A decade ago franchise films ran at their own pace, and they were quite successful at that. They were building universes and making the audience wait for the next part, and they were delivering.
Now, with the expansion of streaming and OTT platforms, everyone is running a rat race. The basic objective of every producer and every studio now is to develop a formula that sells. In doing so, they try to run a dog in San Fermin.
Small profits are being earned and streaming business is flourishing but creativity unfortunately is losing its place in the race. I’m not suggesting to the slightest that these film franchises aren’t creative, they are. However, when you’re making a commercial blockbuster like franchise, you have to make sure there are commercial elements in the same, and if you’re adapting something out of an already established franchise, care is to be taken to retain the fanbase and invite new ones.
Some are successful, some fail horribly. The basis of judgment for that is the content itself as well as the type of talk it generates. Usually, nostalgia does the trick and I’m sure the nostalgia will make a fan’s heart happy, sure. How long can nostalgia hold up in a world full of carefully crafted cinematic universes?
The keyword here is “carefully.” Every current cinematic universe is being careful yet ending up being disappointing (maybe not at the box office or at the critics’ table). The quality of it all is deteriorating day by day to a point where a film’s ability to stand the test of time is as limited as its theatrical run. Sometimes even less. On the other hand, some films are simply… existing.
With that thought, the third installment in the “Fantastic Beasts” franchise, “Secrets of Dumbledore” finds its place in the Wizarding World as yet another fun adventure of the notorious Mr. Scamander, an interesting and charming magizoologist who is on his way to rescue a mysteriously beautiful new born creature called a “Qilin.”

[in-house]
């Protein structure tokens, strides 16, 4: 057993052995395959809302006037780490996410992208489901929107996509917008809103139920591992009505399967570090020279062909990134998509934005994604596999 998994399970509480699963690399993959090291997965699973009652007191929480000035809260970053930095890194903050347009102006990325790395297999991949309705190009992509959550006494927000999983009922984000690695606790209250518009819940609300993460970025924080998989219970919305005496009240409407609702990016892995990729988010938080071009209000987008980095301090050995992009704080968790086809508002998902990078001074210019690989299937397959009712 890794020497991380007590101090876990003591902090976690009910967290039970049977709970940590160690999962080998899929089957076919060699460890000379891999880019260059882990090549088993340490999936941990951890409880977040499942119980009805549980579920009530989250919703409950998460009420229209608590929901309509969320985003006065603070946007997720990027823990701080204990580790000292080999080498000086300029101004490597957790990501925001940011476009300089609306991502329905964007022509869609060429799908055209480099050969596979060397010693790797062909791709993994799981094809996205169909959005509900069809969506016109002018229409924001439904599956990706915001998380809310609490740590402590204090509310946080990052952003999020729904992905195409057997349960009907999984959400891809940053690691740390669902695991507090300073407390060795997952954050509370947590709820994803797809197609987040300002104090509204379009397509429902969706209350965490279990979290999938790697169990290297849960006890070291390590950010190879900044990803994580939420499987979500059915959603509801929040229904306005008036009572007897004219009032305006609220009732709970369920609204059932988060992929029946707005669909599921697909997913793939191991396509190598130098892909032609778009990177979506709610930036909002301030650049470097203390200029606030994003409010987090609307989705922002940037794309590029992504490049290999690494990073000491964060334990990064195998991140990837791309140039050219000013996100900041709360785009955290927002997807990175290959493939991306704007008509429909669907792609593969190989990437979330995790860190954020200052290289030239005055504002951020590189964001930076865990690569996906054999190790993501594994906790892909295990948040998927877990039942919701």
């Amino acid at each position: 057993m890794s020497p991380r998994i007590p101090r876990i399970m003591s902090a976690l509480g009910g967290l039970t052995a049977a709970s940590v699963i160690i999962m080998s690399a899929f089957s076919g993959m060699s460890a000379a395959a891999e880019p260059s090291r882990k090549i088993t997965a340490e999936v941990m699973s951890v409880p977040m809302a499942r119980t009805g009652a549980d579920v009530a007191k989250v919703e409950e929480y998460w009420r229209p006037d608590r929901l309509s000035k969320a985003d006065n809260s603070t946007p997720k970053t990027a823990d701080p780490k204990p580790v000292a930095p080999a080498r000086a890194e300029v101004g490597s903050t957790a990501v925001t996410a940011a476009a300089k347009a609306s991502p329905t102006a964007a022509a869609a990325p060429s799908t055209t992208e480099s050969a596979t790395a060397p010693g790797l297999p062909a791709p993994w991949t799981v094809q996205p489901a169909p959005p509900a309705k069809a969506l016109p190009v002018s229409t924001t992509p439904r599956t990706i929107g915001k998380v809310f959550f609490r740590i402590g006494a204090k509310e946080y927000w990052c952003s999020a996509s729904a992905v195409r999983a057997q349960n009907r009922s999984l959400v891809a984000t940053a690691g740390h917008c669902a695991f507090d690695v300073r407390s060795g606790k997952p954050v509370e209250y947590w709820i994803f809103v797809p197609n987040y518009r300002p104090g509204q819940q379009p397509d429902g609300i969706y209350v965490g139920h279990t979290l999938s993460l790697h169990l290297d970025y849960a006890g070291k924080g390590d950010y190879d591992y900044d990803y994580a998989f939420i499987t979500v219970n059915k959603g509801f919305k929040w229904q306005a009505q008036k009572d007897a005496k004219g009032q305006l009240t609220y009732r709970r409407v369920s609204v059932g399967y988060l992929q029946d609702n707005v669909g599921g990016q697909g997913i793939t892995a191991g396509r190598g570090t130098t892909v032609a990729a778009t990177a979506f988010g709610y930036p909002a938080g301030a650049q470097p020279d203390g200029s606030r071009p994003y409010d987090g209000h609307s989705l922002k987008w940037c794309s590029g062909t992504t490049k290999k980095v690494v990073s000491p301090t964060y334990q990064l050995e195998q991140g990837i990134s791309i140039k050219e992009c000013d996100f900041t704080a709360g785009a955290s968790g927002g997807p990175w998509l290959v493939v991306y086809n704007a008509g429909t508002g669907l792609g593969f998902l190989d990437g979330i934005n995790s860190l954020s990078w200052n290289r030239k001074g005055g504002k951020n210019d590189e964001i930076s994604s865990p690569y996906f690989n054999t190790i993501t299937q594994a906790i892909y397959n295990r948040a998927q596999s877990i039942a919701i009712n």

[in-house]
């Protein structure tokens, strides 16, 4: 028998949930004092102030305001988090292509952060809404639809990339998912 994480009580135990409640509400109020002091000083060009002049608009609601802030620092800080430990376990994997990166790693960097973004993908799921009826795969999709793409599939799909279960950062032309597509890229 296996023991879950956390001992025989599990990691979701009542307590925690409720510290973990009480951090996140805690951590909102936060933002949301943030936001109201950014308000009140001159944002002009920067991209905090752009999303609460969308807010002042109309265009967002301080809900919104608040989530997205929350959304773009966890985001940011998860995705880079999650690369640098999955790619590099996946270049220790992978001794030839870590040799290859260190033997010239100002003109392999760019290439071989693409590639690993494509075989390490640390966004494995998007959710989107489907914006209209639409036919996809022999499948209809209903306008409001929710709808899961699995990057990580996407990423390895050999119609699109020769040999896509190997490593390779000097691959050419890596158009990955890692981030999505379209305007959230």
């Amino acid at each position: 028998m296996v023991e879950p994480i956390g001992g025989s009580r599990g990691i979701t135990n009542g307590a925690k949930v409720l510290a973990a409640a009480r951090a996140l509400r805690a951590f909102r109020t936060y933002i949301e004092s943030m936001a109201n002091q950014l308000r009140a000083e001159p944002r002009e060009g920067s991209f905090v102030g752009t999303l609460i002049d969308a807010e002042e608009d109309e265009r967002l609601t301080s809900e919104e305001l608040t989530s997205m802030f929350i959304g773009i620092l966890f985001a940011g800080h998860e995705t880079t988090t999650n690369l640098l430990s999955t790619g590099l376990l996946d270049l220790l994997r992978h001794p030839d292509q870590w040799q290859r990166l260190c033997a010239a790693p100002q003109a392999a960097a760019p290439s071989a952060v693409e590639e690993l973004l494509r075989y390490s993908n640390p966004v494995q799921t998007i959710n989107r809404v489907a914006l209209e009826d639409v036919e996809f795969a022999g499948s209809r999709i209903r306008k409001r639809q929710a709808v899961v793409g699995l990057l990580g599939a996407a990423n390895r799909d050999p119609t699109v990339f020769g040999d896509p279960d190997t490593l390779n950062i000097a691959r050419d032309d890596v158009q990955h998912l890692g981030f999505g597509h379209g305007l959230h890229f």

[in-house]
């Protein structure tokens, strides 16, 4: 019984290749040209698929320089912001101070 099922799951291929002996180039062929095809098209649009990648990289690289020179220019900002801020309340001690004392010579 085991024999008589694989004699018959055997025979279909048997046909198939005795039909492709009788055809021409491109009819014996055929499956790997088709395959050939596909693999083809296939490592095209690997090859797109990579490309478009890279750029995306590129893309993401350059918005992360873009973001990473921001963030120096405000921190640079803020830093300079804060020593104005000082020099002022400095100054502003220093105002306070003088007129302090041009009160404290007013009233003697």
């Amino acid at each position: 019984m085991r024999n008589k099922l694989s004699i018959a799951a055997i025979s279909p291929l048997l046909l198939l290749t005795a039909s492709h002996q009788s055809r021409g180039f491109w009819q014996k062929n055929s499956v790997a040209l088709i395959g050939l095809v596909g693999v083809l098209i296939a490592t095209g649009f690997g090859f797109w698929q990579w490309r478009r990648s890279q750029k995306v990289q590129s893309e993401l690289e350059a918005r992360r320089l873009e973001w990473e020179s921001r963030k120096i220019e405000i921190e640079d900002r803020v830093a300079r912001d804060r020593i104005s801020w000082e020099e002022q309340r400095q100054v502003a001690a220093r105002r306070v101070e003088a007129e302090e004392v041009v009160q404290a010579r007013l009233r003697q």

The film tries getting political, which seemed interesting at first, but ends up being very bland with no interesting element to remember as such. Everything we experience here is already built up in the “Harry Potter” saga and, hence, there’s nothing new that was explored in the film. Even the action sequences felt very pale and lacking. The special effects were remarkable, but the action choreography wasn’t engaging at all. It just… happened.
The world still feels magical, even without any interesting additions. The beautiful cinematography and the score along with callbacks to the Potter legacy, like Hedwig’s theme, “three points to Hufflepuff,” and Dumbledore infamous wisdom quotes, are something that, as a fan, brings back the magical nostalgia from yesteryear.
The acting feels very consistent with the tone of the film. The serious characters like Mads Mikkelsen’s Grindelwald and Alison Sudol’s Queenie Goldstein felt living in the vibe, even though we know Queenie as a lively person. Mads probably is a better choice than Johnny Depp for Grindelwald but the character itself doesn’t feel menacing. Maybe if he flaps his hands a few times? (Pun intended).
Ezra Miller is the weakest character in the film. It feels as if he has a background story just to be included in the storyline in some way. Otherwise, I find Rowling’s Characters to be interesting. But Credence simply lacks what it takes to make a character interesting. The inner struggle isn’t at all something the studio should be wasting their big budgets on.
Newt and Jacob are the same old interesting characters. Newt is much more in the leagues of wise characters like Albus Dumbledore, while Jacob is more suitable with the likes of Queenie. I’d consider this as a truce for not having Harry Potter couple with Hermione in the “Harry Potter” saga.
Visual effects and CGI is very impressive and I love every time Newt holds one of his creature friends. I usually hold my puppies very delicately and seeing Newt do the same was satisfying. The night scenes were very well crafted. And even the “mirror dimension” like sequences. Loved those.
In conclusion, I wouldn’t call it a bad film but wouldn’t call it good or exciting either. The plot was predictable. The tonal consistency with no unnecessarily forced humor really made it watchable but, frankly, this franchise simply feels as if it’s milking off of the Wizarding World legacy. Five films (two more are on the way) are a drag. This could’ve and should’ve been done in three films at most.
Franchises don’t need to unnecessarily drag it like Marvel. They don’t even feel interesting anymore. This series would’ve been much more appropriate if it were made for HBO Max rather than the big screen. But nevertheless, a fun experience.
My rating for the film would be as follows.